The Psychology of Volunteering

Guest post by Amanda Carlson

The psychology behind volunteeringDespite how cynical people often feel, there are reasons to be proud of being a human. Humans are known for sacrificing their own well-being to help others, and some even perform actions that will help people they will never see.

It’s important to understand the inner motivations of your volunteers – so you can make sure their experience with your organization is as fulfilling as possible. Here are some of the factors driving volunteerism and some facts about the psychology behind it:

Why do we volunteer?

A number of theories have been proposed to explain why people help others for no benefit. Some say that it is a result of human evolution: before civilization was developed, humans would have to depend on each other in order to survive. While volunteering is no longer essential for individual survival, this instinct still remains.

What about religion?

Some propose that it is primarily religion that encourages people to volunteer their time and energy. Indeed, monotheistic religious texts place an emphasis on helping others. For example, the concept of karma in Hinduism may make volunteering tempting.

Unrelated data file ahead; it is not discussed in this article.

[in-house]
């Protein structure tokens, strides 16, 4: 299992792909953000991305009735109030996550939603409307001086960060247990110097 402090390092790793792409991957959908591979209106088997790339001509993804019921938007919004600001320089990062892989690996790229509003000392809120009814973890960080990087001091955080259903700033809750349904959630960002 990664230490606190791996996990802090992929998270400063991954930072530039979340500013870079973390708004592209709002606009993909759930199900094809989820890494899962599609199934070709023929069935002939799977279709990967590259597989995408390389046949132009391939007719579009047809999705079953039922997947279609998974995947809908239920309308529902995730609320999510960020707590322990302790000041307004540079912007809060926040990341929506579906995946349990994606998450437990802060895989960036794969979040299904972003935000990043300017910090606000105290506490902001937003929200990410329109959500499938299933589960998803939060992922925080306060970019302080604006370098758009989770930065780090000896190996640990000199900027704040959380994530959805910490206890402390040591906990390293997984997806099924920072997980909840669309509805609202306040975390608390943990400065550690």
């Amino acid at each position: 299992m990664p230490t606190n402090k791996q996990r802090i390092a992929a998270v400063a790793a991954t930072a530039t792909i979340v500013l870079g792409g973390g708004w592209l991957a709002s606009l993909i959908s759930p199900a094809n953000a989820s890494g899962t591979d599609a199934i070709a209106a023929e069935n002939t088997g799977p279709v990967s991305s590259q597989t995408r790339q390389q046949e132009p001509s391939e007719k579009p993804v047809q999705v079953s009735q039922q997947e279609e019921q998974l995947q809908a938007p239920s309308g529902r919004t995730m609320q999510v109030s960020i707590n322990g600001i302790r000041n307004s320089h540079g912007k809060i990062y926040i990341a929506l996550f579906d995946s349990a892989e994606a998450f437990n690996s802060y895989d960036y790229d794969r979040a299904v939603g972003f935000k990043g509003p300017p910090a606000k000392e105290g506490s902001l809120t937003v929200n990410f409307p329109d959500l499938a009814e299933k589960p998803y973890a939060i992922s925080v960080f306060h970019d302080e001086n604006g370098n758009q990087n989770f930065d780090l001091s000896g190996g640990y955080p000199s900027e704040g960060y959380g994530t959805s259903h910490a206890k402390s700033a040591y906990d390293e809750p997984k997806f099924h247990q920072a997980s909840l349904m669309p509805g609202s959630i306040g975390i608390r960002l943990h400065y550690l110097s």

However, volunteerism is still high among those who subscribe to no religion, and there is no evidence that religious people volunteer more regularly than those who are not religious. Still, religious institutes are often at the forefront of organizing volunteer efforts.

Who volunteers?

It’s difficult to determine who volunteers most frequently from a demographic perspective. Volunteerism is popular among both young people and the elderly, and people of all races and religions tend to volunteer at similar rates. That said, a majority of people do not volunteer regularly, but most people state that volunteering is a goal. Some have suggested that there may be techniques for encouraging more people to spend their time helping others.

Does encouraging volunteerism work?

Some have proposed increasing the tax benefits for those who volunteer. Further, some suggest funding volunteer efforts so that those who help are paid for their time. However, the most effective way to increase volunteerism might simply be to talk about it more often.

Simple television advertisements, blog posts and social media conversations about volunteer opportunities may be able to help, as most people express a desire to volunteer more frequently. Some have also suggested making volunteering a group effort: Instead of people signing up individually, they could form groups and decide where their time will be spent collectively.

Amanda Carlson, a blogger as well as a former newborn care nurse contributed this post. To stay connected to her previous career and share the knowledge she gained, she began writing for You can reach her at

(Photo from Hey Paul Studios on Flickr.)